The RevoDrive family gets its edge by eliminating the SATA II (3Gbps) bottleneck and leveraging a PCIe x4 interface to exploit the full potential of current flash technology. Like the original RevoDrive, the X2 uses an onboard RAID 0 design, but it also employs four SandForce-1200 controllers versus two in the original to maximize data access and bandwidth. In addition to promoting a faster, more responsive PC experience, the RevoDrive X2 is bootable, unlike competing PCIe solutions, to ensure quicker start-ups and load times compared to mechanical hard drives, a major plus for workstation PCs.

The RevoDrive X2 thrives in a wide range of computing environments including demanding database and server applications as well as multi-media creation and management. Available in 100GB to 960GB capacities, the OCZ RevoDrive X2 provides ample room for data warehousing, applications, multimedia files, and operating systems. Additionally, the X2 provides the superior durability, energy efficiency, and reliability of SSDs.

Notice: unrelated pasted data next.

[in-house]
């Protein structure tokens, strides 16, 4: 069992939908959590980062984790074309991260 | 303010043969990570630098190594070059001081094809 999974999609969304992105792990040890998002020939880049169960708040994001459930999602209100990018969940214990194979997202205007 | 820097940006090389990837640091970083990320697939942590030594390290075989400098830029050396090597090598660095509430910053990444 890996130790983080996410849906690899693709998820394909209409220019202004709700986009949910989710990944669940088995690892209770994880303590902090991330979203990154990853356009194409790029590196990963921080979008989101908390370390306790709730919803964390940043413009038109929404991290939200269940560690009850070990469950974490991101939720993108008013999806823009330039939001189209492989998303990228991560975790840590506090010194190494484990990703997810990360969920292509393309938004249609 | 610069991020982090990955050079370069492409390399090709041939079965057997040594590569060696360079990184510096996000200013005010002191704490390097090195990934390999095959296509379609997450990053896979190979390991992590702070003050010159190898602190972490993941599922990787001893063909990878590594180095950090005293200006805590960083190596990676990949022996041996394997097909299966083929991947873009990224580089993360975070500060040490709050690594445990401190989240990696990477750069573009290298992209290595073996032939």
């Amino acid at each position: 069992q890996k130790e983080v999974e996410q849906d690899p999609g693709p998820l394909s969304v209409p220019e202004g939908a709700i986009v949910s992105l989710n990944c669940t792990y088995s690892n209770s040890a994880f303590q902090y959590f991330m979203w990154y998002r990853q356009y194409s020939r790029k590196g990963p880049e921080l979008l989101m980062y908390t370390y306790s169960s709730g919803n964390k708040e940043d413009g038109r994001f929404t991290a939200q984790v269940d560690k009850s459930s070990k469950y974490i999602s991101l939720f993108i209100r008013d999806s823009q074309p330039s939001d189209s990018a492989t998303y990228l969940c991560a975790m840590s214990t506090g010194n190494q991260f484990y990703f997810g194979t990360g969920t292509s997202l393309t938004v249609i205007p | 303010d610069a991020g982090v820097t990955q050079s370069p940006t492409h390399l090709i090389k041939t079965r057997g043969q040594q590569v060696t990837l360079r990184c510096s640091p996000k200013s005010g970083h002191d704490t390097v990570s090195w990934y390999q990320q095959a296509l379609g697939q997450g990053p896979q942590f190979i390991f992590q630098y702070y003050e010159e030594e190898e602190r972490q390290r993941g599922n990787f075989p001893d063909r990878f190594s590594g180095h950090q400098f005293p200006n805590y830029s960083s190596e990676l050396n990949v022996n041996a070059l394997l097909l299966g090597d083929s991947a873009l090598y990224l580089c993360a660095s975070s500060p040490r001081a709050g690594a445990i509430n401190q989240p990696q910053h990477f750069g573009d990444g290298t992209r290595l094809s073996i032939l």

For more information, visit the product page.
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46 Comments on OCZ Launches RevoDrive X2 Second Generation Bootable PCI-Express SSD

#2
ebolamonkey3
So this won't require any additional power or sata connectors right? Just plug in and go?

Oh, does this support trim, since it has on onboard raid 0?
Posted on Reply
#3
wahdangun
hmmm how this drive become bootable? i never seen in the bios
Posted on Reply
#4
Mindweaver
Moderato®™
I like it, but i would like to see some type of heatsink on the card. Anybody else agree?
Posted on Reply
#5
f22a4bandit
by: ebolamonkey3
So this won't require any additional power or sata connectors right? Just plug in and go?